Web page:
Billionaires are eccentric, but Ted Turner may be the only one who hosts an annual fundraiser in honor of a cartoon character. Each year in Atlanta, the cable-mogul-turned-rancher and his daughter Laura Turner Seydel gather a crew of celebs who are as crazy about saving the environment as they are -- all in the name of Captain Planet, the animated eco superhero Turner, 75, created in 1991 with Barbara Pyle (the syndicated series still airs on Turner networks). In 2012, Richard Branson and Alison Krauss helped Turner fund green causes and youth programs supported by the Captain Planet Foundation Gala; in 2013, it was time for Erin Brockovich and Rufus Wainwright to join the ranks.
Each year, the Gala honors environmental activists who dedicate their time and resources to finding workable solutions for environmental change, both on the community and global scales. Honorees at the December 2013 event at the Georgia Aquarium included Dr. David Suzuki, a Japanese/Canadian science broadcaster (along with his wife, Dr. Tara Cullis, a writer and Harvard alum) and the David Suzuki Foundation, which assists urban centers in Canada to protect green and blue spaces; Erin Brockovich, a consumer advocate and the subject of an eponymous Oscar winning film about her work to save a rural area from environmental disaster; Tom Szaky, the 30-year-old owner of TerraCycle, which makes bikes out of garbage; and Charles Orgbon ΙΙΙ, a young entrepreneur who formed the advocacy group, Greening Forward. As hosts and recipients discussed climate change and the state of the world's oceans, whale sharks and beluga whales swam behind them inside tanks filled with 10 million gallons of salt water.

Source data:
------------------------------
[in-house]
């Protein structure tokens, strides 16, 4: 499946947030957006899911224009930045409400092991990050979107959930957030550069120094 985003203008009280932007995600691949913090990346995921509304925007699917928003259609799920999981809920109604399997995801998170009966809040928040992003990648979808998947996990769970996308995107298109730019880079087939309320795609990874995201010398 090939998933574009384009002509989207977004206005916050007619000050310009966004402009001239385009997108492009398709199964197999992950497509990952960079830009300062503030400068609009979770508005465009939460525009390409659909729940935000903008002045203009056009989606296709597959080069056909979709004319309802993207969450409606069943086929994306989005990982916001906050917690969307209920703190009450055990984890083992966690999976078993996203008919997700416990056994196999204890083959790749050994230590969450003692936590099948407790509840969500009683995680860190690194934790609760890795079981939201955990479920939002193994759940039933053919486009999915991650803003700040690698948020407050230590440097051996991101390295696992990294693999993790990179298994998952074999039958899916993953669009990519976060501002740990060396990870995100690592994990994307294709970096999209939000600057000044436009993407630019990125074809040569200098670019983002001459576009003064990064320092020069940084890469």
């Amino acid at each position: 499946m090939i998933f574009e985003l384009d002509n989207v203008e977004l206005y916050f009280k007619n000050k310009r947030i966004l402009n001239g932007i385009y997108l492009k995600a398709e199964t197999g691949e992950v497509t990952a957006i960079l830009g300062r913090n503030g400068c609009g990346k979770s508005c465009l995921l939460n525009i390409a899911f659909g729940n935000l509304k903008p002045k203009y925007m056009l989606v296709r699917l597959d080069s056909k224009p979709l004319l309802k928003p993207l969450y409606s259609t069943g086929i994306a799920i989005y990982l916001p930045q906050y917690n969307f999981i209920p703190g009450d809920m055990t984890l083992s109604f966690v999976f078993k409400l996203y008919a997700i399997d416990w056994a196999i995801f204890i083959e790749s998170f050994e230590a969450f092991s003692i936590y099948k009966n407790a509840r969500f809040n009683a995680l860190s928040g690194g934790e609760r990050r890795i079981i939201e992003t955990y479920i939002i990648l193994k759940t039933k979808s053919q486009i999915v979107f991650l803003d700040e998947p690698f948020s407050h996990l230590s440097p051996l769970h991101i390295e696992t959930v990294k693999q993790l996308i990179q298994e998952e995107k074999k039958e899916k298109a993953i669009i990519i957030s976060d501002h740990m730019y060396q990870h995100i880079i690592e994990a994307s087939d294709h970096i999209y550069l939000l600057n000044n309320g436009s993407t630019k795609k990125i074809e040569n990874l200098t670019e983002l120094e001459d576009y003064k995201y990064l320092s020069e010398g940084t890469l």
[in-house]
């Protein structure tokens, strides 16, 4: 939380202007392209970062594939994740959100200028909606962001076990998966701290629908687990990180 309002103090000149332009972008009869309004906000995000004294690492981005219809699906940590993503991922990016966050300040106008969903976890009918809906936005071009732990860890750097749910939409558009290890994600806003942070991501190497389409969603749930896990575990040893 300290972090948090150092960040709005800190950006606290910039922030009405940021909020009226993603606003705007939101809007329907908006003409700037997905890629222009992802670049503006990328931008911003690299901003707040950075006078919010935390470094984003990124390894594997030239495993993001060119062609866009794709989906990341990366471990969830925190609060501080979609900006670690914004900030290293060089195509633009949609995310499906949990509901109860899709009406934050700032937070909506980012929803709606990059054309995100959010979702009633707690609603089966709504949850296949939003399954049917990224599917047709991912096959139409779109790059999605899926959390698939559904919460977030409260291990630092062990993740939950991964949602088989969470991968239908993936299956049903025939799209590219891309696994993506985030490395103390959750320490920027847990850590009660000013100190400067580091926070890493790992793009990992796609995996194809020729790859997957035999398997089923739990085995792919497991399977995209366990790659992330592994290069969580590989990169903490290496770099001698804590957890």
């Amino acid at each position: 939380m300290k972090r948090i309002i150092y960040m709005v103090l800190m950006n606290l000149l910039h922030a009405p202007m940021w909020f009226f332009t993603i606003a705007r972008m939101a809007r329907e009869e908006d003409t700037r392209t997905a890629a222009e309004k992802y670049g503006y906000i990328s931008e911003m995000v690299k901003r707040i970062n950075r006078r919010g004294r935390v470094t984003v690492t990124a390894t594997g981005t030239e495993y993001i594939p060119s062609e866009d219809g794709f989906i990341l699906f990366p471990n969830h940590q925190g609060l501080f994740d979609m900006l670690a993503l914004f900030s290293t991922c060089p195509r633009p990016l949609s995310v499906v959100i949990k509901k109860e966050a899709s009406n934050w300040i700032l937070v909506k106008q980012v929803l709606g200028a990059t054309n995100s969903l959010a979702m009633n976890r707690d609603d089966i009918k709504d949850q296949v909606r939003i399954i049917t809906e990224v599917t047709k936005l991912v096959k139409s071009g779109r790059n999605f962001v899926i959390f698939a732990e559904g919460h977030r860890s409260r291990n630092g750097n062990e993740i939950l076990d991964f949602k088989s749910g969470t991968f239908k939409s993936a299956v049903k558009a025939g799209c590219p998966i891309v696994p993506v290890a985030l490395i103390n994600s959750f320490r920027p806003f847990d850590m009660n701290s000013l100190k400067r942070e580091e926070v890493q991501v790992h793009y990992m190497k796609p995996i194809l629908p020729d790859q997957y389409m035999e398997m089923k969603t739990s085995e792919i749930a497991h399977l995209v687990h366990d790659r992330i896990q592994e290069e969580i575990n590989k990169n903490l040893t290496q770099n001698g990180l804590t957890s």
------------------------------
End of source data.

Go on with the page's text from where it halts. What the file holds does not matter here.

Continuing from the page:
Singer Rufus Wainwright, who performed at the 2013 Captain Planet Foundation Gala event and had his photo made with Captain Planet before dinner, said he was excited to be part of the evening because his role as father of a 2 1/2 year-old daughter has sharpened his desire to keep climate change at bay. Wainwright created an energy conservation and concert event called Blackout Sabbath in 2008 after being inspired by the Northeast blackout of 2003 and subsequent blackouts he experienced in New York City in 2006 and 2007. Although plans to expand the project were shelved after his mother became ill with cancer and passed away, Wainwright hopes he can revive the idea soon:
"My concept was to have 24 hours without power, starting at midnight and you just turn off as much as you can," says Wainwright, whose greatest hits album, Vibrate, will be released in February. "We would do a show in an acoustically appropriate venue without any power or lighting, just with candles. I think it was really ambitious to expect people to completely shut off for a 24-hour period. It was a little bit based on the New York City power outage [of 2003]. I was in the city at that point and the power was out for like 2-3 days. It was one of the most rewarding, peaceful experiences I've ever had. I'm sure if it had lasted one more day, there would've been riots in the streets. But for a few hours, just the silence and people coming together and having these real-life, real-time experiences."
For more information about getting involved with environmental projects in your community, visit the Captain Planet Foundation.
The internet's best stories, and interviews with the people who tell them. Learn more